Love or Money

By Julie Abraham

How College Works by Daniel F. Chambliss and Christopher G. Takacs. Cambridge, MA: Harvard University Press, 2014.

How Universities Work John V. Lombardi. Baltimore: Johns Hopkins University Press, 2013. 

How College Works
by Daniel F. Chambliss and Christopher G. Takacs
How Universities Work
by John V. Lombardi
Trade Paperback

This succinctly titled pair—How College Works, by Daniel F. Chambliss and Christopher G. Takacs, and How Universities Work, by John V. Lombardi—offers a series of equally succinct explanations: of “Entering,” “Learning,” “Belonging,” and “Finishing” college; and of “Management,” “Teaching,” “Finance,” and “Measurement” at universities. In each case, the authors are explicit about the particularity of their subjects, elite liberal arts colleges or first-rank research universities, while modestly proposing that their conclusions might be usefully put to work at other kinds of institutions at other levels of the hierarchy of American higher education. How College Works, based on ten years of multifaceted Mellon-funded research centered on Hamilton College, is about how colleges work for others. How Universities Work, a distillation of Lombardi’s own experience as a university administrator and president, is, on the contrary, about how universities work for themselves.

Morality and economics, respectively, are the frames of these guides for those who would guide our institutions. College administration is at base a matter of moral questions for Chambliss and Takacs. Lombardi assumes global economic prosperity as the context of the research university. The focus of the former is students, and of the latter “competitiveness”; colleges seek student satisfaction, perhaps even happiness; universities must pursue preeminence or stagnate and decline. This divergence of these two analyses is both blurred and clarified by their simultaneous convergence. Both books begin and end with a focus on people. But their people are clearly differentiated: Chambliss and Takacs discuss “good people” and Lombardi discusses “high quality people.”

The shared focus on people produces a common emphasis on the complexities of administration in practice and on the difficulties of producing quick or fundamental change, as well as a common skepticism about grand ambitions to revise institutions in the abstract or in detail. Although the careers of presidents and deans, Chambliss and Takacs observe, “rely on launching splashy programs . . . with fundraising titles like ‘The Campaign for Creativity’ or ‘Exceeding All Expectations’” that “make great fodder for alumni speeches, addresses to the Board of Trustees[,] . . . the regional and even national press,” the administrators touting such schemes know they will not really improve the education offered. Lombardi, citing pressure from clueless trustees, also scorns the empty rhetoric of “Dynamic, Disruptive change,” and “new initiatives with innovative programs.”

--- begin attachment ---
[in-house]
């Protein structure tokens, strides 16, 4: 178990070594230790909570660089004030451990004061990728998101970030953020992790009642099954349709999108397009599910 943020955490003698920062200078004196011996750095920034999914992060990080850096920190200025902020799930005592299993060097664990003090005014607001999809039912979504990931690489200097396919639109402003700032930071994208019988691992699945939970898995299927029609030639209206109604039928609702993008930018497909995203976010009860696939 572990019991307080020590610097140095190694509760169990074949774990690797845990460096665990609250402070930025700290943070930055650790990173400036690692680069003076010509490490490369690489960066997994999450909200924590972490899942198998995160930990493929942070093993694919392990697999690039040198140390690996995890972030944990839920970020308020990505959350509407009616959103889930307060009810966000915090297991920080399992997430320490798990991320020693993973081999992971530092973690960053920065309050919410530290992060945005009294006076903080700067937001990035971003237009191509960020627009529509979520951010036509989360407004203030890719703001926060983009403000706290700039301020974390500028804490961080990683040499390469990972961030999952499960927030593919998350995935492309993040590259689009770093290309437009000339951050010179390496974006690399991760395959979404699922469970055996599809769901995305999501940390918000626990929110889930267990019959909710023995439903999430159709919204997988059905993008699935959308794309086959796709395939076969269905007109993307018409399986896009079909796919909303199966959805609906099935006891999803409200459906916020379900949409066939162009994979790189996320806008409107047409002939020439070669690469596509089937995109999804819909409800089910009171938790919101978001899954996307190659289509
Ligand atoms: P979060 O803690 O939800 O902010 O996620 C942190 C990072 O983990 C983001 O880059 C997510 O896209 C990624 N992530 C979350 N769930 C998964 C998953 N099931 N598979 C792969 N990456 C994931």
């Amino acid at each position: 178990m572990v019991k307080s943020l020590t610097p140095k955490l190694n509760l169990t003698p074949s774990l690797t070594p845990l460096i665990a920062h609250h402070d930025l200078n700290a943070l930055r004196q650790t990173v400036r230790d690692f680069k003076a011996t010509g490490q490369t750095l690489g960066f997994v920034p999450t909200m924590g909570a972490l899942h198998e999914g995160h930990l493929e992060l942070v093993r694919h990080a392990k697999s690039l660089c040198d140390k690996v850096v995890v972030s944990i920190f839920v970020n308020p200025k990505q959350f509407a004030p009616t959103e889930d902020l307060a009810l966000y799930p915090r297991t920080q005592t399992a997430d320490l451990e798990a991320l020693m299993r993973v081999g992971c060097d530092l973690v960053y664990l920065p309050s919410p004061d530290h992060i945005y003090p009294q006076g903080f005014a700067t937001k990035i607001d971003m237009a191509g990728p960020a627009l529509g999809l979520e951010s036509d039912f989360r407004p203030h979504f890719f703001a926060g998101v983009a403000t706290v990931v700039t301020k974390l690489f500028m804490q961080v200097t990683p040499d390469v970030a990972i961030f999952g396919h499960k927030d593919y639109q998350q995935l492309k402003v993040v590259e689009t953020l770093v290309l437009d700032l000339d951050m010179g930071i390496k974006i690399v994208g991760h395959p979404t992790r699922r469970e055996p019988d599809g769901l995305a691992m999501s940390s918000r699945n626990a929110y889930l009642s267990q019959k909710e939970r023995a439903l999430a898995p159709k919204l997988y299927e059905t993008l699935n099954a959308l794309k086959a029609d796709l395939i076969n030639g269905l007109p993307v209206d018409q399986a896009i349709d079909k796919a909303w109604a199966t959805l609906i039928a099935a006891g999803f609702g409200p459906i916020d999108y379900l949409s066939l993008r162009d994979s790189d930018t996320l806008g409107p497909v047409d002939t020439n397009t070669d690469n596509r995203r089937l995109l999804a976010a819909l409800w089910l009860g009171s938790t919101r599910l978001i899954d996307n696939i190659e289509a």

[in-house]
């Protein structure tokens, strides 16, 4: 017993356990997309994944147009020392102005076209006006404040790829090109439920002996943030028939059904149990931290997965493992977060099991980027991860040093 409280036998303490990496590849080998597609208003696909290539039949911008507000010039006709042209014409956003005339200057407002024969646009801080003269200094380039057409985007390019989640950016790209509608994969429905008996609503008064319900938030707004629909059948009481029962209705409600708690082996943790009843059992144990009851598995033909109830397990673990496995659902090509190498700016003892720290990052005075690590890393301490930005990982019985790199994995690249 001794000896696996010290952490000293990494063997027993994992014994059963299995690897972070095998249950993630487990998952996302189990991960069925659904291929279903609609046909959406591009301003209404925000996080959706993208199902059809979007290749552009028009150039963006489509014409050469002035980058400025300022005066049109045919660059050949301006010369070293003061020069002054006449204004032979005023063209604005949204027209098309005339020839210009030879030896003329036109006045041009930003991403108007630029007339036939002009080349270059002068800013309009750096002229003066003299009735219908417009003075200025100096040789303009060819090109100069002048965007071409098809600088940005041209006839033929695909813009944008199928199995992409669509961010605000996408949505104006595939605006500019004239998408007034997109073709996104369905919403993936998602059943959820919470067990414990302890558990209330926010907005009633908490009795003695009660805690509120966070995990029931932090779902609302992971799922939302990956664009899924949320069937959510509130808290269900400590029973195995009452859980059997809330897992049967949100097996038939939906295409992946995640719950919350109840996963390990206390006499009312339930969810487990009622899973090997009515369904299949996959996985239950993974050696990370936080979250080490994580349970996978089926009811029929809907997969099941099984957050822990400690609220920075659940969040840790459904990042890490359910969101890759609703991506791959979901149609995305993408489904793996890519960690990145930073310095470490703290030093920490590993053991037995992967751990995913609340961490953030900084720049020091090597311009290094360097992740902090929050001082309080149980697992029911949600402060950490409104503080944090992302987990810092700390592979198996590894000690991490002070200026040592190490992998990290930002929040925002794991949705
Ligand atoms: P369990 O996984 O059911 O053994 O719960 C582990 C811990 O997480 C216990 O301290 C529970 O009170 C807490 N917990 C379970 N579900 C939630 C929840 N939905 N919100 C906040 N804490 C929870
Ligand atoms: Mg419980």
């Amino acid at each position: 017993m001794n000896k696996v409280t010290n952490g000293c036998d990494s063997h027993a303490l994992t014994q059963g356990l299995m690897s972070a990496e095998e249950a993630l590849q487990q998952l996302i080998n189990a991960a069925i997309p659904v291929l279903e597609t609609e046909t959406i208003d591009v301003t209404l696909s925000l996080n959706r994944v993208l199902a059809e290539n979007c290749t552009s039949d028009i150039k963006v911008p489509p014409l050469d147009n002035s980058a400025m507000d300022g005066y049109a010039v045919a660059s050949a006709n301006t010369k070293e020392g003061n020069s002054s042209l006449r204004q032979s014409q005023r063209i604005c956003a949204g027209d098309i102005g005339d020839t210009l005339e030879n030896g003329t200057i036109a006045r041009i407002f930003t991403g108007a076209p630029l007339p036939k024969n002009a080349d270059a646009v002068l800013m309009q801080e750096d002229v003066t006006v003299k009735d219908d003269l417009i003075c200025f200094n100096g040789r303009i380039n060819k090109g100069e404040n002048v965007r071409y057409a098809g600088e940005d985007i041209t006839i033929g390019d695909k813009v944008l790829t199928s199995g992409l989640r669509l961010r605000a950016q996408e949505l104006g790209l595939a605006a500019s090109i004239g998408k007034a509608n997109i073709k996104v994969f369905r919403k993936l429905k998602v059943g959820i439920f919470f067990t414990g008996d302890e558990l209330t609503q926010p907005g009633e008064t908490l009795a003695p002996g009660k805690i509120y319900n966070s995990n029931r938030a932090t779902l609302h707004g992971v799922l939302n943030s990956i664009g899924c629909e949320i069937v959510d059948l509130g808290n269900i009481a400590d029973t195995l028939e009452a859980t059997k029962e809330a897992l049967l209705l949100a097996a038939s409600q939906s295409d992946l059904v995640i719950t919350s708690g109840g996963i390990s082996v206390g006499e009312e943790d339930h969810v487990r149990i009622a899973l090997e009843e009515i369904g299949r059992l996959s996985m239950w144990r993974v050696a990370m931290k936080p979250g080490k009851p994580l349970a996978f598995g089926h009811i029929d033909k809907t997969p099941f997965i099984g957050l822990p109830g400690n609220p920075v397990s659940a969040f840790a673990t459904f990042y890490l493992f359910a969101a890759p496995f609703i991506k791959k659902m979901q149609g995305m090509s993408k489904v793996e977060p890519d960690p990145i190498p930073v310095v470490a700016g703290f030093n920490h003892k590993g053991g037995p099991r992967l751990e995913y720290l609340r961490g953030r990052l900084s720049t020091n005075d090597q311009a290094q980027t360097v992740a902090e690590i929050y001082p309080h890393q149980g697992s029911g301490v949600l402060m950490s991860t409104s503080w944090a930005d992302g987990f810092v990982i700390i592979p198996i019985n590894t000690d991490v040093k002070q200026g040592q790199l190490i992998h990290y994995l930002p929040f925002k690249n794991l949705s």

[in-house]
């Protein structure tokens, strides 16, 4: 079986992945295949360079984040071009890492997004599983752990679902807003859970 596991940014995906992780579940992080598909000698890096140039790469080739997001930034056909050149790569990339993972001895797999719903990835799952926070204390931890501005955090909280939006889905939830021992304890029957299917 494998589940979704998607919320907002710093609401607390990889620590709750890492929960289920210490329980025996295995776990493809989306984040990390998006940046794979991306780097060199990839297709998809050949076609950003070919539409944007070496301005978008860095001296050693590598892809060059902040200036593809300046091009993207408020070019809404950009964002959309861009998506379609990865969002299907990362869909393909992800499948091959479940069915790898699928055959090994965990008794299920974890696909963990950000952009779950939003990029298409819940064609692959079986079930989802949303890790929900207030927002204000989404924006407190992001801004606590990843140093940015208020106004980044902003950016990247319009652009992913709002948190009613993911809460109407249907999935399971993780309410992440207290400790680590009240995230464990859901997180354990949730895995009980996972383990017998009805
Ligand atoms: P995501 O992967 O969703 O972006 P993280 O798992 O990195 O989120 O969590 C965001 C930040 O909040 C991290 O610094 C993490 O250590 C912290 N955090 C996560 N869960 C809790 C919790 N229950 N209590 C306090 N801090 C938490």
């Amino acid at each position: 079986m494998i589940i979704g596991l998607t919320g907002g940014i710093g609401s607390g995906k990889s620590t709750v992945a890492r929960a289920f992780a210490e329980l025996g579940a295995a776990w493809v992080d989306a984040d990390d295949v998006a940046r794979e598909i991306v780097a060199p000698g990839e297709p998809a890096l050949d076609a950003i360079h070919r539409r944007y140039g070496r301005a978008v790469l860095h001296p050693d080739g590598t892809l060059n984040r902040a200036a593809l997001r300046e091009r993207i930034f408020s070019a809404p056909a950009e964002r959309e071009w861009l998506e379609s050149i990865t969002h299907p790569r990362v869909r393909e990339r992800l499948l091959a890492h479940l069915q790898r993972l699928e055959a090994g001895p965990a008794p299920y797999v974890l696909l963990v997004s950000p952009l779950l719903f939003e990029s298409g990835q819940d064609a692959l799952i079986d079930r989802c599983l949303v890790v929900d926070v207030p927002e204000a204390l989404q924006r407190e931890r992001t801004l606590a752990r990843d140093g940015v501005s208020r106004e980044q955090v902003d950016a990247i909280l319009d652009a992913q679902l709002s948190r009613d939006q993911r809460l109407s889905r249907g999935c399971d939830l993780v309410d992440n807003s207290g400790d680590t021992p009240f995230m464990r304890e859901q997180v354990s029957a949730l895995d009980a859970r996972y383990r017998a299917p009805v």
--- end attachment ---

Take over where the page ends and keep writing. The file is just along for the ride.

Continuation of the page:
On the grounds of lack of effect or waste of resources, these authors also agree on three subjects that have generated rhetoric and work at every type of institution in recent years: strategic planning, technology, and assessment. Strategic planning is dismissed across the board as a faddish corollary of administrative grand plans and sweeping visions, “a rationalist’s utopia,” as Chambliss and Takacs put it, inevitably in practice a profound waste of time and money in its attempts to “microengineer human behavior.” The books’ shared lack of enthusiasm for the rush to online learning has predictably different bases. Lombardi, arguing that wise university leaders resist “the wild waves of technological innovation . . . until the experience of others in the marketplace permits a realistic cost-benefit analysis,” is concerned about the finances. Chambliss and Takacs doubt the contribution to education: “online video lectures . . . too often go unattended, or if watched will not be studied.” In both works, the implementation of elaborate new forms of assessment, imposed by political forces through accreditation agencies, is accepted as unavoidable. But Lombardi views these assessment instruments as a much too fine-grained way of addressing the need and possibilities for measuring quality in the university. He outlines instead a more complex set of subjects to be tracked and proposes ways of keeping track. For Chambliss and Takacs, the systems currently being put into place are too coarse to capture the experience of individual students at the college level.